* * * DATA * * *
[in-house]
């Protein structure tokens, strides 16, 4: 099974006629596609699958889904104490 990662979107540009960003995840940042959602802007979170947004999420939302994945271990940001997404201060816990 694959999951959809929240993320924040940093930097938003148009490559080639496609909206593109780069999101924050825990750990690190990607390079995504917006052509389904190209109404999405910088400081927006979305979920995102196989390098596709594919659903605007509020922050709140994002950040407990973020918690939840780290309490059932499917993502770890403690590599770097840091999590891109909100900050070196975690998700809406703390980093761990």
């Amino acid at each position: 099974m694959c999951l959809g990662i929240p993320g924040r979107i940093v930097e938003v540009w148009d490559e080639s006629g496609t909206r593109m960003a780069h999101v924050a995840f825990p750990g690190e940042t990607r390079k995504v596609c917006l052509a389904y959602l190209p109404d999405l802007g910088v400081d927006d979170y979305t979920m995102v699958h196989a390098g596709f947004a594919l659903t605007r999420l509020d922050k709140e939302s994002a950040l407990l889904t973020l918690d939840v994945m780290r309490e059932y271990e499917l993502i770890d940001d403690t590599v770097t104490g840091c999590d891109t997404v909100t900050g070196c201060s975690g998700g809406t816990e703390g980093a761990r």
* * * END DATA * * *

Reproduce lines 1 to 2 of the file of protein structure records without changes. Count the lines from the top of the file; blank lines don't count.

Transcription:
[in-house]
């Protein structure tokens, strides 16, 4: 099974006629596609699958889904104490 990662979107540009960003995840940042959602802007979170947004999420939302994945271990940001997404201060816990 694959999951959809929240993320924040940093930097938003148009490559080639496609909206593109780069999101924050825990750990690190990607390079995504917006052509389904190209109404999405910088400081927006979305979920995102196989390098596709594919659903605007509020922050709140994002950040407990973020918690939840780290309490059932499917993502770890403690590599770097840091999590891109909100900050070196975690998700809406703390980093761990």